I just sort of reread Alexsandr Solzhenitysn's In The First Circle. Sort of reread because the English version I read as a teenager was an expurgated version called The First Circle – the only version available then. So I'm comparing different translations of different drafts of the novel...
The plot's set in motion when Innokenty, a Soviet diplomat, makes a rash phone call to the West. In the expurgated version, the purpose of Innokenty's call is to warn a colleague not to give some medicine to some foreigners. In the unexpurgated version, the purpose of the call is to prevent a Soviet agent receiving technical information about the atom bomb. Innokenty's hasty plea, and the drunken confusion of the speaker at the other end of the line, suggest that Solzhenitsyn himself is desperately trying to transmit a message to a decadent, uncomprehending West.
After One Day in the Life of Ivan Denisovich was published in Russia, Solzhenitsyn edited down In The First Circle in the hope of getting it published there too. Besides the nuclear context, he also cut a scene where Innokenty visits a desecrated church, a scene where Innokenty's wife implores him to beat her, and the idea that Stalin may have been a Tsarist double-agent. The logic of the cuts is not always obvious – in retrospect the book seems so comprehensively anti-Soviet, it's hard to see how its publication in the USSR ever seemed to be a possibility. But I guess after Khrushchev allowed Ivan Denisovich to be published, all bets were off for a while...
To develop the voice recognition technology necessary for Innokenty's capture, the Soviet government harnesses the efforts of some engineers imprisonsed in a “sharashka” -- a special prison camp for engineers, like one in which Solzhenitsyn had himself done some time. When I was a teenager, what most impressed me about The First Circle was how noble Solzhenitsyn makes the “zeks” (prisoners) seem --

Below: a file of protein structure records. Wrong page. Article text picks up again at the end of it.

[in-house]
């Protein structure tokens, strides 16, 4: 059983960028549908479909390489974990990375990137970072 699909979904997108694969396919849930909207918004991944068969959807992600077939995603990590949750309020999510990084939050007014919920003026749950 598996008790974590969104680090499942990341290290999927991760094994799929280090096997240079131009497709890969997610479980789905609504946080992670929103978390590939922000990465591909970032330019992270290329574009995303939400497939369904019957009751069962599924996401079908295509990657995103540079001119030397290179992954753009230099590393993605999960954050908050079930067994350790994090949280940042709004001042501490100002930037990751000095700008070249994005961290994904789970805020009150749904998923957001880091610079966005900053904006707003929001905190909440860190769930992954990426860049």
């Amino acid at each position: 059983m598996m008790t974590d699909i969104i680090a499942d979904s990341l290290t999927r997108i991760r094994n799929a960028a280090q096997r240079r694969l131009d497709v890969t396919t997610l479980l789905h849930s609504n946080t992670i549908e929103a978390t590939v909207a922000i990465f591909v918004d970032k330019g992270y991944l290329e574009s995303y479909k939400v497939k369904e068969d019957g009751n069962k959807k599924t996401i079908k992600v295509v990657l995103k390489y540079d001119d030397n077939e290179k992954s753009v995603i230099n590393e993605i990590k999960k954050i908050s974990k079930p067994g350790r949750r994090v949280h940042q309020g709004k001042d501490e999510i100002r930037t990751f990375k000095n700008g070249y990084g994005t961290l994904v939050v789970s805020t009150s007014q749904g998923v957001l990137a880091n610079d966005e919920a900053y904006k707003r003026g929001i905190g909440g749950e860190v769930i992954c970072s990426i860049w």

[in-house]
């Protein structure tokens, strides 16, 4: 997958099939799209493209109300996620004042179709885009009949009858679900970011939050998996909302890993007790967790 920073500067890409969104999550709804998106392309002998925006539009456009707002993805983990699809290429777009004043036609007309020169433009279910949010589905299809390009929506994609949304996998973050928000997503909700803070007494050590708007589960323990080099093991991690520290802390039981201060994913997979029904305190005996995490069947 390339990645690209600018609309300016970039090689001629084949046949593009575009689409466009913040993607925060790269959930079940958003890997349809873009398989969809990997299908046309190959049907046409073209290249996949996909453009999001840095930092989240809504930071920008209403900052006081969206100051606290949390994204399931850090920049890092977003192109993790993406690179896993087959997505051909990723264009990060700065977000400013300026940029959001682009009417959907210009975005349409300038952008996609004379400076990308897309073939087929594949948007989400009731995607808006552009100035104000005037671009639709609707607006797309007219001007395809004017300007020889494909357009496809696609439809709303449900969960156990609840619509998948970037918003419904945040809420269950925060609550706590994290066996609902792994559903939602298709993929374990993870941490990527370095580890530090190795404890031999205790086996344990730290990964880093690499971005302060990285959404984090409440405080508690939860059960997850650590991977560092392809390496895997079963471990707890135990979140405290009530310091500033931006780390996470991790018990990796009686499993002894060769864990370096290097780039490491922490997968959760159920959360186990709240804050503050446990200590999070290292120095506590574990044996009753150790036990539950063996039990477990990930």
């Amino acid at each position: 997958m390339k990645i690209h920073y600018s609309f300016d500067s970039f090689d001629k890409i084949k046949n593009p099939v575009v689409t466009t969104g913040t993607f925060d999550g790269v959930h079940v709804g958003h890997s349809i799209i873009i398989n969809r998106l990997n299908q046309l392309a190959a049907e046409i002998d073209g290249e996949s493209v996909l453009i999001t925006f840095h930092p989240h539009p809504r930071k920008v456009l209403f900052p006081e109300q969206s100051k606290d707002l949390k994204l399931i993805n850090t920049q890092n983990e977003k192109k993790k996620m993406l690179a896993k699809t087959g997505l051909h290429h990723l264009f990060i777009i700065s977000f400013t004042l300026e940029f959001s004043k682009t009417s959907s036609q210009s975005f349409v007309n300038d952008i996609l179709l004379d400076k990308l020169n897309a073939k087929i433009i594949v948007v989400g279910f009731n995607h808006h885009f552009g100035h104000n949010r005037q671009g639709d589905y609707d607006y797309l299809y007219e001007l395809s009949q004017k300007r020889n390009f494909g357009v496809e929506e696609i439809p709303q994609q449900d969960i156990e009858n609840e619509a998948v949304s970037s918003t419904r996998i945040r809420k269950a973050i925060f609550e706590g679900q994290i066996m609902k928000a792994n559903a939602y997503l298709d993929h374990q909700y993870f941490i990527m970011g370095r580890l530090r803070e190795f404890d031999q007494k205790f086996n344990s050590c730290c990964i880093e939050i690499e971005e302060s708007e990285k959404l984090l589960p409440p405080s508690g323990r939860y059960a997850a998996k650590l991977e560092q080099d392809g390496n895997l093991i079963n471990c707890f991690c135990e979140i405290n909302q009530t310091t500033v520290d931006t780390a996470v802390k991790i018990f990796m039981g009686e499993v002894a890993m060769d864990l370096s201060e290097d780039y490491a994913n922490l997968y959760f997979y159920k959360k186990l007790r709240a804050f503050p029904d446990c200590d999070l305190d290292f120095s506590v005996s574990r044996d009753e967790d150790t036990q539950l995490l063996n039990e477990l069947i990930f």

“The mugs outside did not have immortal souls. Zeks earned them the hard way, serving their never-ending sentences. Outside, men used the liberty allowed them selfishly and stupidly, mired in their petty schemes and futile endeavors.”
Today it strikes me that the engineers in the gulag are remarkably like other engineers I've known: some scenes where technologically-minded zeks deride the apparatchiks they work under eerily recall the world of “Dilbert.”
Does reintroducing the nuclear non-proliferation element actually improve the plot? The restored text did not appear in English until 2009, a year after Solzhenitsyn's death. By then a line like “If the Communists got the atom bomb, the planet was doomed” was somewhat nostalgia-inducing -- however this long delay is hardly Solzhenitsyn's fault. Here's a Daniel Kalder interview from Publishing Perspectives with Solzhenitsyn’s son Ignat, about why it took so long for a complete version of In The First Circle to appear in English, and about the distressing absence of plans for an English translation of The Red Wheel cycle or Solzhenitsyn's other late works.